When the COVID-19 pandemic shut down much of the world in March 2020, L. Miranda Johnson’s work as a massage therapist came to an abrupt halt.
In response, she started taking photographs during frequent long walks through Montford, downtown, Riverside Cemetery and other parts of the Asheville area.
“Very often I would end up taking a photograph that made little sense to me until weeks or even months later,” she says. “The images began to reflect my inner loneliness and depth of emotion in response to a time in human history that seemed unfathomable to most people.”
When she showed the photos to her father, award-winning poet Thomas L. Johnson, he found them powerful and suggested they collaborate on a book marrying her images with his poetry. At the time, the two were sharing a residence in Woodfin.
“Many of these photographs struck me as stunning black-and-white works of art; atypical images that defied predictable, conventional pictures,” he says. “The more images she took, and the more I looked at them, the more I realized that others might enjoy seeing them, too.”
The result is Worlds Unmasked: A Journey Through the Plague Years, recently published by CLASS Publishing Division. The book features 135 images, each accompanied by a haiku. Most of the photographs in the book were taken in the Asheville area, but a few in the latter part of the collection are from Hilton Head, S.C.
The themes of death and mortality, so central to the COVID-19 experience, are captured in a section featuring haunting images from Riverside Cemetery, the Johnsons say.
“There are the endless rows of gravestones keeping each other company in all kinds of weather; soldiers who may have lost their own battles with destiny,” Thomas Johnson says. “Then there are the imagined ghosts and spirits that inhabit any cemetery, and a couple of these have been suggested in both image and word.”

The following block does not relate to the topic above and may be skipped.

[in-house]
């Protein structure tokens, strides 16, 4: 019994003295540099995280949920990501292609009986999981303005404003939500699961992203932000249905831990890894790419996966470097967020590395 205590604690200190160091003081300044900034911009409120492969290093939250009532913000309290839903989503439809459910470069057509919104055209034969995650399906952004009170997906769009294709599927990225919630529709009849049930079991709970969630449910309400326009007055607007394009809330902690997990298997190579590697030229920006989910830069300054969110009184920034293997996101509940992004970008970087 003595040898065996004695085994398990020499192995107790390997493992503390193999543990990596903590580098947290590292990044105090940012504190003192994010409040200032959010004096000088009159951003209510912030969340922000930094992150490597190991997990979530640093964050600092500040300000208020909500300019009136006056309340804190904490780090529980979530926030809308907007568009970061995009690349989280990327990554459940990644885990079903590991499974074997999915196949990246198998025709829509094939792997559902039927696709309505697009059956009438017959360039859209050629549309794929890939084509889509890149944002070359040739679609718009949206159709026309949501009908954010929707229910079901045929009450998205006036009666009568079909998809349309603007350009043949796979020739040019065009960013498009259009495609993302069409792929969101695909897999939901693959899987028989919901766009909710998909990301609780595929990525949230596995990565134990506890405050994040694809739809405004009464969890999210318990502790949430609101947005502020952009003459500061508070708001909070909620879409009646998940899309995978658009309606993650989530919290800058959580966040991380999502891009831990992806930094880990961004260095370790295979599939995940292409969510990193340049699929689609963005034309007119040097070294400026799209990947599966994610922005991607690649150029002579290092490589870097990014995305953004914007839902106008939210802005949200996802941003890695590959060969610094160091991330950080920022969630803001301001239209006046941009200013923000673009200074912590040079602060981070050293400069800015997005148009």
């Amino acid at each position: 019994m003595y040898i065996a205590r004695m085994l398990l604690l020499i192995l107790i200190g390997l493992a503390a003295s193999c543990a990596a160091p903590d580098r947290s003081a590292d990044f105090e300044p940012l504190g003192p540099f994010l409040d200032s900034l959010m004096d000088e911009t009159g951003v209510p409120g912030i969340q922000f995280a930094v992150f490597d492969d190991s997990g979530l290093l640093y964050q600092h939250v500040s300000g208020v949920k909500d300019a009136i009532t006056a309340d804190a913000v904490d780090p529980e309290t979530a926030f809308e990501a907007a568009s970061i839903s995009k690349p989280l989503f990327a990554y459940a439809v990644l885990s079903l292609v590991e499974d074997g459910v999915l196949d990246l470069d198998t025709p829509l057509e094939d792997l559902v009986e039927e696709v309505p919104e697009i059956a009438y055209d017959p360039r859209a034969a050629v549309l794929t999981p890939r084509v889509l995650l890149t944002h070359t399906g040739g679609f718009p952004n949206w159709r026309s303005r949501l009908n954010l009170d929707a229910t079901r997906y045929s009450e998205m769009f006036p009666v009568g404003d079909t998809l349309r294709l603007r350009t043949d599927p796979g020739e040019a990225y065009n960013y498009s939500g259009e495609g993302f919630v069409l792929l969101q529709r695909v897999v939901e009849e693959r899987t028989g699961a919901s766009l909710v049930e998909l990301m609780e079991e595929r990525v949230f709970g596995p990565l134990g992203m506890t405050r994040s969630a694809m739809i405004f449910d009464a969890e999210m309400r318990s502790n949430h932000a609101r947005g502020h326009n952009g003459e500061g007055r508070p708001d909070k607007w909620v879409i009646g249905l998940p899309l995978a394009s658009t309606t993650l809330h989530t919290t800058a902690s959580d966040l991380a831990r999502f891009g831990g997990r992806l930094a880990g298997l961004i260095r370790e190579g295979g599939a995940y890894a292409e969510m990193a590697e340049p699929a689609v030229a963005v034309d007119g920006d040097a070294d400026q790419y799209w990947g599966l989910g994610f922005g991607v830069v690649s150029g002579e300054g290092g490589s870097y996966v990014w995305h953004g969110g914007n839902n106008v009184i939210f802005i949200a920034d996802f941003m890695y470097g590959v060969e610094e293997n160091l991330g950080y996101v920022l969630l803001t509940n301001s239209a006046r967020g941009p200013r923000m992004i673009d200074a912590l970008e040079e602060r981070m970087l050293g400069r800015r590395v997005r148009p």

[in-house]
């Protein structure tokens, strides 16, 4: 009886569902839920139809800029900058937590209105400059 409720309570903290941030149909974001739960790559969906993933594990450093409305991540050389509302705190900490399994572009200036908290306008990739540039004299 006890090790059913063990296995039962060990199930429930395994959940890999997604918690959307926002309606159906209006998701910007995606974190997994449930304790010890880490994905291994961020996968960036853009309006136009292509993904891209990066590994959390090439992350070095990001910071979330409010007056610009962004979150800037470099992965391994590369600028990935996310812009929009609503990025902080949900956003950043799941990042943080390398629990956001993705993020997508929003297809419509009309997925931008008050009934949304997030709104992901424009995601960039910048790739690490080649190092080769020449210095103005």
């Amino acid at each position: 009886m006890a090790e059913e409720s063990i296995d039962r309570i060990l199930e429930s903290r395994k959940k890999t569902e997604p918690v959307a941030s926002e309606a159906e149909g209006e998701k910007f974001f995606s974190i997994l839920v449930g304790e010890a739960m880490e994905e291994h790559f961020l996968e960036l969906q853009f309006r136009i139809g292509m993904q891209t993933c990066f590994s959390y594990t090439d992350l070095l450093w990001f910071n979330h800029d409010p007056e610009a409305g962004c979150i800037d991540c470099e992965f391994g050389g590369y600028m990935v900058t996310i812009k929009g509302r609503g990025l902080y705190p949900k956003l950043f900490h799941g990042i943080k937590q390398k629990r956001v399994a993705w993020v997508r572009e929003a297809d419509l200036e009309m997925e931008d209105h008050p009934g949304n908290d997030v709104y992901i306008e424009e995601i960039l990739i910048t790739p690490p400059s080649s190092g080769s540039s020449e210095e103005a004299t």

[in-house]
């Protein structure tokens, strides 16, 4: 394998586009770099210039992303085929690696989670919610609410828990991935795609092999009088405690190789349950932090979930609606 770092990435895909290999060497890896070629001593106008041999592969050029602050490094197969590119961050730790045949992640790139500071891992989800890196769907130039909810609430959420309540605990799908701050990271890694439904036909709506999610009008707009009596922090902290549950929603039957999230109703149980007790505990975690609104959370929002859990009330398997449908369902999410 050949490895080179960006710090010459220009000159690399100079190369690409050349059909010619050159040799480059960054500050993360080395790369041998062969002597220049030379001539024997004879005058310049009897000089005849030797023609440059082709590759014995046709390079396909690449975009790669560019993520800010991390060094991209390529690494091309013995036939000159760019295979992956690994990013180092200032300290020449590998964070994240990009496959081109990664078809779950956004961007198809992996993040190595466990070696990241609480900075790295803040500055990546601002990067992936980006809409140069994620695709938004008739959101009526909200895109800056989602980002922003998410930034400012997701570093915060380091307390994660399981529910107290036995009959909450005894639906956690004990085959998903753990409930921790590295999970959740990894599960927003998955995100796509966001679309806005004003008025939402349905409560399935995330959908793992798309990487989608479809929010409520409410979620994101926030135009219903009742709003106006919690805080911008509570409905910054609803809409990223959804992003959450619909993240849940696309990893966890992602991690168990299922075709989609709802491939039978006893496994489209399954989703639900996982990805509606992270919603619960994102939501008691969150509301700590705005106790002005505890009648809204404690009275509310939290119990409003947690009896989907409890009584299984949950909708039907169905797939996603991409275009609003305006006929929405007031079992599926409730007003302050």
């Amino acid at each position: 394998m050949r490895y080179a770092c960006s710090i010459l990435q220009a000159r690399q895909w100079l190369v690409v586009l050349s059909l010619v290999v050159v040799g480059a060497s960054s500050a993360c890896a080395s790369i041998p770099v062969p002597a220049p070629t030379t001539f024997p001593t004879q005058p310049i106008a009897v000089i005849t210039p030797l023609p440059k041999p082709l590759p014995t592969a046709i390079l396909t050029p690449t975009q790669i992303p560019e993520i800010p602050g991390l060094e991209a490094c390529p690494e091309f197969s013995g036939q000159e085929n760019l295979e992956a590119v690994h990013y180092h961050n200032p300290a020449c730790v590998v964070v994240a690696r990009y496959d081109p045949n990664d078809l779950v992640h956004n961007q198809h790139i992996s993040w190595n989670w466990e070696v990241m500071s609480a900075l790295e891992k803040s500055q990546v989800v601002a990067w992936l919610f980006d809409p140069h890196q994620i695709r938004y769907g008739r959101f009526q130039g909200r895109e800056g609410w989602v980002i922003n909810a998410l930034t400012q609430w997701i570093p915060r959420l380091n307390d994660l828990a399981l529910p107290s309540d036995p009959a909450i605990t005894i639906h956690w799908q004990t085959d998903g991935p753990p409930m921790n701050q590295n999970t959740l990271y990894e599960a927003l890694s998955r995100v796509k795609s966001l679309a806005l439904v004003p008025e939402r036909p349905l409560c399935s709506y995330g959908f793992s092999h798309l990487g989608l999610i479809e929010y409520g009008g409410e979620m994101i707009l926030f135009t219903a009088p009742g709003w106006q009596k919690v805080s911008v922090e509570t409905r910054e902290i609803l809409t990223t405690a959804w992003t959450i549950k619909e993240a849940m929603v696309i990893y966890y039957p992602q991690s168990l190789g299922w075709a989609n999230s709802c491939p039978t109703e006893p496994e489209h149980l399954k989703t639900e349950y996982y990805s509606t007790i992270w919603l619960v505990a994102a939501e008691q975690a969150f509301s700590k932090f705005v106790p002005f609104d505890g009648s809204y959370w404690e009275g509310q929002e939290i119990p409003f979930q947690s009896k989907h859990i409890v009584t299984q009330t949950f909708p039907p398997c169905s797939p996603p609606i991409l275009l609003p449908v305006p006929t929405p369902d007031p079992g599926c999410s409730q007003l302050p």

“I can only imagine that many people have yet to process their emotions regarding the chaotic and traumatic experience that we underwent,” she says.
For more information about the book, go to avl.mx/bnx.
Those who work at the state historic site where Zebulon B. Vance was born spend a lot of time talking to visitors about the horrors of slavery.
Members of the Vance family enslaved at least 27 people between 1795 and 1865. A slave dwelling from the 1790s is also part of the plantation tour.
“These men, women and children were considered property and could be bought, sold, bartered, willed, inherited, loaned and hired out at their enslavers’ discretion,” says Kimberly Floyd, site manager at the Vance Birthplace. “The histories are dominated by tales of sale and separation. However, you will also find stories of love, strength and connection.”
The Vance site is partnering with the Asheville-based nonprofit American Myth Center to tell some of those stories. The groups will commemorate Juneteenth by presenting Leah & the Rabbit: A Conversation Around Resiliency & Reclaiming Narratives on Saturday, June 18, 1-3 p.m.
The free outdoor event will include a tour of the slave dwelling, a performance of the play Leah & the Rabbit and a discussion with Oralene Simmons, president of the Martin Luther King Jr. Association of Asheville and Buncombe County.
The play — written, created and directed by local artist Mikayla Wilson — will use puppetry and live action to tell the story of Leah Erwin, an enslaved woman who lived on the Vance plantation, and her husband, Sandy Erwin. The play weaves in traditional Brer Rabbit tales.
Simmons will lead a discussion of the play, the perpetuation of Lost Cause myths and the reclaiming of African American stories.
“We cannot tell a full and inclusive history without first acknowledging the appropriation of African American stories, and opening conversation on how that began with plantation ideologies and continues to impact us today,” Floyd says.